The government has announced it is considering allowing peer-to-peer lending in a new individual savings account. Over the past couple of years we have seen an increase in enquiries on peer-to-peer lending as clients seek returns in excess of conventional cash deposit accounts.
What is peer-to-peer lending?
Peer-to-peer lending uses online technology to match private individuals to those wishing to borrow money. As explained below, some sites specialise in lending to other private individuals, but others focus on lending to businesses.
Who are the main firms offering peer-to-peer lending?
The first mainstream lending platform in the UK was Zopa, who were founded in 2005. Zopa offer lending by private individuals to private individuals, and at the time of writing have matched over £650 million peer-to-peer loans.
Funding Circle lend to businesses, and has presently lent around £400 million.
There are many other platforms available, and potential investors should do their own due diligence on the above, and the alternatives.
What are the benefits?
Put simply, higher potential rates of return. Investors are rewarded by putting some or all of their capital at risk, in favour of a greater headline interest rate.
What are the risks?
Peer-to-peer lending are not covered by the Financial Services Compensation Scheme (which covers up to £85,000 per person per institution on cash capital), and, despite comparisons to cash rates, peer-to-peer lending should be considered many times more risky. Investors can lose on individual loans if debtors default, and could lose their entire capital if the lending platform goes bust.
Some firms may be members of the industry group the P2PFA, but this is a voluntary body. It is a requirement for platforms to keep their customers’ funds segregated and is also good practice to offer some element of provision for default or ‘safeguard’ fund. All firms should be authorised and regulated by the Financial Conduct Authority. Not one of these provisions offers any formal protection, and may not dilute any of the risks detailed above.
We are concerned that many individuals use an historic basis of defaults to assess the future likelihood of further defaults. The past will not be a reliable guide to future and it is possible that systemic risks can exist that could cause a spiral of defaults, failure of one or more platforms in a ‘run on the bank’ situation.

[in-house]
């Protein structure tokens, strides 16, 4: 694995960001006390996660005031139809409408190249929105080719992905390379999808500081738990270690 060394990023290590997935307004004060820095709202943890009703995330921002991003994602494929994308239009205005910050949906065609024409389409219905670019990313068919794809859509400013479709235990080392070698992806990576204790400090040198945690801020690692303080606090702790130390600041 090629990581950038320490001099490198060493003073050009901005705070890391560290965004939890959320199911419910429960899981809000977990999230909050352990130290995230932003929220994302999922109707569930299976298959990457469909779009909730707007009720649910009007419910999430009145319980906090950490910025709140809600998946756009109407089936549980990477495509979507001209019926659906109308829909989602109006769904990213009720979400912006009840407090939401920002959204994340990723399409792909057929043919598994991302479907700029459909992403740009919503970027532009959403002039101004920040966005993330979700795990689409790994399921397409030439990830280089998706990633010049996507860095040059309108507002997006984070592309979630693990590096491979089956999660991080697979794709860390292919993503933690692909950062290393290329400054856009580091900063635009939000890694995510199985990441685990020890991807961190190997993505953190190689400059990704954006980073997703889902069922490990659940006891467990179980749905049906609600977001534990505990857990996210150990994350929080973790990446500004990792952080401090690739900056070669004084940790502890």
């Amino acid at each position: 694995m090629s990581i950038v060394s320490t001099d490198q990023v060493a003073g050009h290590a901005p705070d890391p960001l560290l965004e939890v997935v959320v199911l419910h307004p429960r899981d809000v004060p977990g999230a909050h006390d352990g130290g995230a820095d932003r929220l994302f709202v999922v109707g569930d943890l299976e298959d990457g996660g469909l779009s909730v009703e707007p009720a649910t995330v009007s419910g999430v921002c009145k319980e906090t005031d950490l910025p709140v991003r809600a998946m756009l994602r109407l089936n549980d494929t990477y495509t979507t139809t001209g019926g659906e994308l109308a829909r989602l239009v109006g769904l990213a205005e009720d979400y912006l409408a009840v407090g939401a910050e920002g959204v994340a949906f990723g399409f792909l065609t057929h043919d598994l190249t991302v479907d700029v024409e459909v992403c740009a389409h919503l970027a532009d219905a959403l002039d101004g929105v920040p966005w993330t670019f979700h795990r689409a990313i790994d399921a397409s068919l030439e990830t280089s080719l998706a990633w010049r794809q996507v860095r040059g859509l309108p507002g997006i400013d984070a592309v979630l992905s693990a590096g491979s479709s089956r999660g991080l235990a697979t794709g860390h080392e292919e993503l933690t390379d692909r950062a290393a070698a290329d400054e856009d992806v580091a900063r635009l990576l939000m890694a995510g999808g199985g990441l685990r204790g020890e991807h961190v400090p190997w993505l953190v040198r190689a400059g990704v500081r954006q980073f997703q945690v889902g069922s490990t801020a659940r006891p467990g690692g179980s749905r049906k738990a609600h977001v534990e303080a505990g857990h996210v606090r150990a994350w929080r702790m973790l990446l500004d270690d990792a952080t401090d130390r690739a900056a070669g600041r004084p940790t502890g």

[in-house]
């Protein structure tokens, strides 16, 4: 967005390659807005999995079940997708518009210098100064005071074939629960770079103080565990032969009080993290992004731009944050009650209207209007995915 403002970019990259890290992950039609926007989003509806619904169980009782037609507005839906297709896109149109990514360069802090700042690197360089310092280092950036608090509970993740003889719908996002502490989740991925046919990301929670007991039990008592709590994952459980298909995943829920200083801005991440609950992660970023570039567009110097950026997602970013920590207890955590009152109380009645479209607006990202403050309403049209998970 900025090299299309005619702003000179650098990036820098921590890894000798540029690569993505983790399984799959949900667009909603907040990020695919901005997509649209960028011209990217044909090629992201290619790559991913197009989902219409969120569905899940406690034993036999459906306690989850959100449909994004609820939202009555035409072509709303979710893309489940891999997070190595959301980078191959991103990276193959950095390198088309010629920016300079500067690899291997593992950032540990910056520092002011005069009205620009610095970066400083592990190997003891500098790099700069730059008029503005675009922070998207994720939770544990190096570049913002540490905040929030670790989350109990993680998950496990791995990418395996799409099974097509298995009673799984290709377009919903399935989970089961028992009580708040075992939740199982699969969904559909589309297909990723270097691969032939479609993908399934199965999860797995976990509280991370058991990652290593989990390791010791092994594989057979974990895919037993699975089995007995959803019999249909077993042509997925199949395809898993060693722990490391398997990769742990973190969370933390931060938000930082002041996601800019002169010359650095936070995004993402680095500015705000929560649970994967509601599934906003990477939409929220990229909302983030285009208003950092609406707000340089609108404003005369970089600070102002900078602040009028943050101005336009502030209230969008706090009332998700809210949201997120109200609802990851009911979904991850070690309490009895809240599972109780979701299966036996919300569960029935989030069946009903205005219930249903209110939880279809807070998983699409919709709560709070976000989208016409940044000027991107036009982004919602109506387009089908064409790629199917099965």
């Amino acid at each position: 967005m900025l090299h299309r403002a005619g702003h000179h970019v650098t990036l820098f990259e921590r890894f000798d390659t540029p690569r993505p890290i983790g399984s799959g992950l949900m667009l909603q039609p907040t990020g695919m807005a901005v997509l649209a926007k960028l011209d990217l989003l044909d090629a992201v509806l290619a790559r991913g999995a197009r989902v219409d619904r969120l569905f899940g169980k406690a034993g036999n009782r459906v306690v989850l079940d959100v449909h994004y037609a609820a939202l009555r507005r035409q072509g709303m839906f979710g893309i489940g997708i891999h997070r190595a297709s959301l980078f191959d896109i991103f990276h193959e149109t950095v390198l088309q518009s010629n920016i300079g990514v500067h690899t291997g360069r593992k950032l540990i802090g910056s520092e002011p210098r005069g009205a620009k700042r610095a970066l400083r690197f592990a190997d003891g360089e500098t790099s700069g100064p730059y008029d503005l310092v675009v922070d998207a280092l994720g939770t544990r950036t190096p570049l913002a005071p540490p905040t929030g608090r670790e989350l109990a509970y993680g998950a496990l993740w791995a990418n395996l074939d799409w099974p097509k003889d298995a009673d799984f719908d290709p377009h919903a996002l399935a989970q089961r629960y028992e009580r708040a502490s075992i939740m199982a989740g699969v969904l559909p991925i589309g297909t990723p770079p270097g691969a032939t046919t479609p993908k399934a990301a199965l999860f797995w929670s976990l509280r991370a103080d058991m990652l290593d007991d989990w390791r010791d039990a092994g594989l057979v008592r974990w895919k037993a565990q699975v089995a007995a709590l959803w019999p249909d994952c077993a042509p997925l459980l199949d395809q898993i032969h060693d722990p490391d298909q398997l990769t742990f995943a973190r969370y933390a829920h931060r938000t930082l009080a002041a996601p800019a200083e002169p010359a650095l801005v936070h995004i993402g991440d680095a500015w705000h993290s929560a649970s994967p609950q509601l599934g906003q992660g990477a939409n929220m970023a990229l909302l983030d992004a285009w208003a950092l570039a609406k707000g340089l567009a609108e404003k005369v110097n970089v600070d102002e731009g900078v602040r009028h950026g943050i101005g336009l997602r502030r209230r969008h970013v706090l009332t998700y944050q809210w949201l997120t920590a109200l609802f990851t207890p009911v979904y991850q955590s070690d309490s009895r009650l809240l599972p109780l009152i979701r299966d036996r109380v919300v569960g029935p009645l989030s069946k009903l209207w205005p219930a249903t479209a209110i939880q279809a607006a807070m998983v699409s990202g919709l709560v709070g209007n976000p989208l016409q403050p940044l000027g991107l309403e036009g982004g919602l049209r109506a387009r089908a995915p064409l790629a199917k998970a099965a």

Platforms varying degrees of due diligence on lenders, and most offer a structured way to chase defaults and bad debts. Nevertheless lenders interests are not aligned to those of the platform – lenders wish to mitigate risk and lend on appropriate terms, where the platform are paid based on the volume of loans that are matched, invariably regardless of the quality.
As peer-to-peer becomes more popular we would expect potential interest returns to fall, though not necessarily defaults. This would narrow the margin of benefit for investors.
More of a hassle than a risk, but as most platforms pay interest gross individuals would normally be required to file a tax return, even if not presently required. Tax advice may also be necessary where individuals look for relief on defaults, loans cancelled early and other circumstances.
What are the tax implications?
Most peer-to-peer lending will be treated as interest payments, with a liability of 20% for basic rate tax payers. Most firms currently pay this interest gross, unlike high street savings accounts and collective investments (“mutual funds”).
Current rates of tax on interest will vary depending on investor circumstances from 0-10-20-45-60%.
It should be considered a 6% gross interest payment for a basic rate tax payer is equivalent to 4.8% tax-free interest payment in an ISA. With a married couple able to put £60,000 into an ISA over the next six months this should often be the first investment made. A well diversified investment portfolio would typically need to expose an investor to a lower level of investment risk, to realistically achieve this 4.8% return.
Peer-to-peer lending offers a valuable alternative source of borrowing to the banks, who remain resistant to lending to many, particularly small businesses. However we are concerned that many individuals are seeking to use peer-to-peer lending as an alternative to deposits, quite unaware of the risks.
Peer-to-peer lending should never be considered an alternative to a prudent level of emergency funds, and those who are able to put capital at risk may be better served by using ISA allowances and spreading their investments across a diverse range of investment types.